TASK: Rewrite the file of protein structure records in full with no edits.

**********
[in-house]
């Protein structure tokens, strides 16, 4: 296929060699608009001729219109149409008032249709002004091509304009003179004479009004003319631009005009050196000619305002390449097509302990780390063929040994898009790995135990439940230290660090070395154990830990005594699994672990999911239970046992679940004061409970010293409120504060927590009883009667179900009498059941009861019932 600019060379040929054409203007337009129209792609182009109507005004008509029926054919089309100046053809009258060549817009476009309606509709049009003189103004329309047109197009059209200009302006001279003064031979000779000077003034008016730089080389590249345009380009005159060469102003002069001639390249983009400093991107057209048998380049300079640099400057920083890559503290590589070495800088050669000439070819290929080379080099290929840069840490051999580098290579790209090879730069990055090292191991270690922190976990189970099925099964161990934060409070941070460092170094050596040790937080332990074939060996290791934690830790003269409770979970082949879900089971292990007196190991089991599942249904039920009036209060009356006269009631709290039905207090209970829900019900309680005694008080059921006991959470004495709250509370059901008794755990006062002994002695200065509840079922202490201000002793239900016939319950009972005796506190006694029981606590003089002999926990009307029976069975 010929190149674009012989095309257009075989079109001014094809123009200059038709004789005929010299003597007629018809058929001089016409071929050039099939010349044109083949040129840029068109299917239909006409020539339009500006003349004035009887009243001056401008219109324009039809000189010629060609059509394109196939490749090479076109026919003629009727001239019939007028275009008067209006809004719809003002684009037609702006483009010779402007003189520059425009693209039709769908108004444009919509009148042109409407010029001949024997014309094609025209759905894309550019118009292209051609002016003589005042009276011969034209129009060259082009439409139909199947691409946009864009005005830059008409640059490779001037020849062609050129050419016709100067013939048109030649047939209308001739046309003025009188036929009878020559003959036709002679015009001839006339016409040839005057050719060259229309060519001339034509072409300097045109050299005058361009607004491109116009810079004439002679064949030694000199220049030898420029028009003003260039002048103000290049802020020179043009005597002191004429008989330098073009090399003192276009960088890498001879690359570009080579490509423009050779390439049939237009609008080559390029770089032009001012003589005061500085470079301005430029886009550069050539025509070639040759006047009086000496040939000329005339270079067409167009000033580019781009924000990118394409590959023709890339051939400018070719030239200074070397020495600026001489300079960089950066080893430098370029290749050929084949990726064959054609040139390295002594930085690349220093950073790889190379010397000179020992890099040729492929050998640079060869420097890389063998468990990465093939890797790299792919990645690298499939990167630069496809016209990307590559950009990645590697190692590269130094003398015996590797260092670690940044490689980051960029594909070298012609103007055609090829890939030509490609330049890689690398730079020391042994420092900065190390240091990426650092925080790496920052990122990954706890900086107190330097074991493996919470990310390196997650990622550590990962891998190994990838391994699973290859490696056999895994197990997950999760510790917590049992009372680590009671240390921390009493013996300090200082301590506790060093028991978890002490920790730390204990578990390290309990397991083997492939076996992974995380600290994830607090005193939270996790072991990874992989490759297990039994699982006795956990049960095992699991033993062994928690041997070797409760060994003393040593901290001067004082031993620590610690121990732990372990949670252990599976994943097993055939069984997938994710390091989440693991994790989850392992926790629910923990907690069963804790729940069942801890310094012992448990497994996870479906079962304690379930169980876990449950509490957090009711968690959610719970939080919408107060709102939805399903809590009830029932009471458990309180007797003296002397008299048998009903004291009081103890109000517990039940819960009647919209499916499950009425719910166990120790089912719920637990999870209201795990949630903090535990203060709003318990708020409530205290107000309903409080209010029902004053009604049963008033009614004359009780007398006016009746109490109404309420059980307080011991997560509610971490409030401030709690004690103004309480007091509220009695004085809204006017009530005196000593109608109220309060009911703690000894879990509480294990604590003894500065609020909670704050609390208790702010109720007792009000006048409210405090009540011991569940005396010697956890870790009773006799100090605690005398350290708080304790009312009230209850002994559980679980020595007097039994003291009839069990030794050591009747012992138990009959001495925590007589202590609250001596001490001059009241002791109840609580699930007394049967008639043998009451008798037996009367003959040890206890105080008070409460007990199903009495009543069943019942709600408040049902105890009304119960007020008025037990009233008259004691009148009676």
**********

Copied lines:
[in-house]
């Protein structure tokens, strides 16, 4: 296929060699608009001729219109149409008032249709002004091509304009003179004479009004003319631009005009050196000619305002390449097509302990780390063929040994898009790995135990439940230290660090070395154990830990005594699994672990999911239970046992679940004061409970010293409120504060927590009883009667179900009498059941009861019932 600019060379040929054409203007337009129209792609182009109507005004008509029926054919089309100046053809009258060549817009476009309606509709049009003189103004329309047109197009059209200009302006001279003064031979000779000077003034008016730089080389590249345009380009005159060469102003002069001639390249983009400093991107057209048998380049300079640099400057920083890559503290590589070495800088050669000439070819290929080379080099290929840069840490051999580098290579790209090879730069990055090292191991270690922190976990189970099925099964161990934060409070941070460092170094050596040790937080332990074939060996290791934690830790003269409770979970082949879900089971292990007196190991089991599942249904039920009036209060009356006269009631709290039905207090209970829900019900309680005694008080059921006991959470004495709250509370059901008794755990006062002994002695200065509840079922202490201000002793239900016939319950009972005796506190006694029981606590003089002999926990009307029976069975 010929190149674009012989095309257009075989079109001014094809123009200059038709004789005929010299003597007629018809058929001089016409071929050039099939010349044109083949040129840029068109299917239909006409020539339009500006003349004035009887009243001056401008219109324009039809000189010629060609059509394109196939490749090479076109026919003629009727001239019939007028275009008067209006809004719809003002684009037609702006483009010779402007003189520059425009693209039709769908108004444009919509009148042109409407010029001949024997014309094609025209759905894309550019118009292209051609002016003589005042009276011969034209129009060259082009439409139909199947691409946009864009005005830059008409640059490779001037020849062609050129050419016709100067013939048109030649047939209308001739046309003025009188036929009878020559003959036709002679015009001839006339016409040839005057050719060259229309060519001339034509072409300097045109050299005058361009607004491109116009810079004439002679064949030694000199220049030898420029028009003003260039002048103000290049802020020179043009005597002191004429008989330098073009090399003192276009960088890498001879690359570009080579490509423009050779390439049939237009609008080559390029770089032009001012003589005061500085470079301005430029886009550069050539025509070639040759006047009086000496040939000329005339270079067409167009000033580019781009924000990118394409590959023709890339051939400018070719030239200074070397020495600026001489300079960089950066080893430098370029290749050929084949990726064959054609040139390295002594930085690349220093950073790889190379010397000179020992890099040729492929050998640079060869420097890389063998468990990465093939890797790299792919990645690298499939990167630069496809016209990307590559950009990645590697190692590269130094003398015996590797260092670690940044490689980051960029594909070298012609103007055609090829890939030509490609330049890689690398730079020391042994420092900065190390240091990426650092925080790496920052990122990954706890900086107190330097074991493996919470990310390196997650990622550590990962891998190994990838391994699973290859490696056999895994197990997950999760510790917590049992009372680590009671240390921390009493013996300090200082301590506790060093028991978890002490920790730390204990578990390290309990397991083997492939076996992974995380600290994830607090005193939270996790072991990874992989490759297990039994699982006795956990049960095992699991033993062994928690041997070797409760060994003393040593901290001067004082031993620590610690121990732990372990949670252990599976994943097993055939069984997938994710390091989440693991994790989850392992926790629910923990907690069963804790729940069942801890310094012992448990497994996870479906079962304690379930169980876990449950509490957090009711968690959610719970939080919408107060709102939805399903809590009830029932009471458990309180007797003296002397008299048998009903004291009081103890109000517990039940819960009647919209499916499950009425719910166990120790089912719920637990999870209201795990949630903090535990203060709003318990708020409530205290107000309903409080209010029902004053009604049963008033009614004359009780007398006016009746109490109404309420059980307080011991997560509610971490409030401030709690004690103004309480007091509220009695004085809204006017009530005196000593109608109220309060009911703690000894879990509480294990604590003894500065609020909670704050609390208790702010109720007792009000006048409210405090009540011991569940005396010697956890870790009773006799100090605690005398350290708080304790009312009230209850002994559980679980020595007097039994003291009839069990030794050591009747012992138990009959001495925590007589202590609250001596001490001059009241002791109840609580699930007394049967008639043998009451008798037996009367003959040890206890105080008070409460007990199903009495009543069943019942709600408040049902105890009304119960007020008025037990009233008259004691009148009676």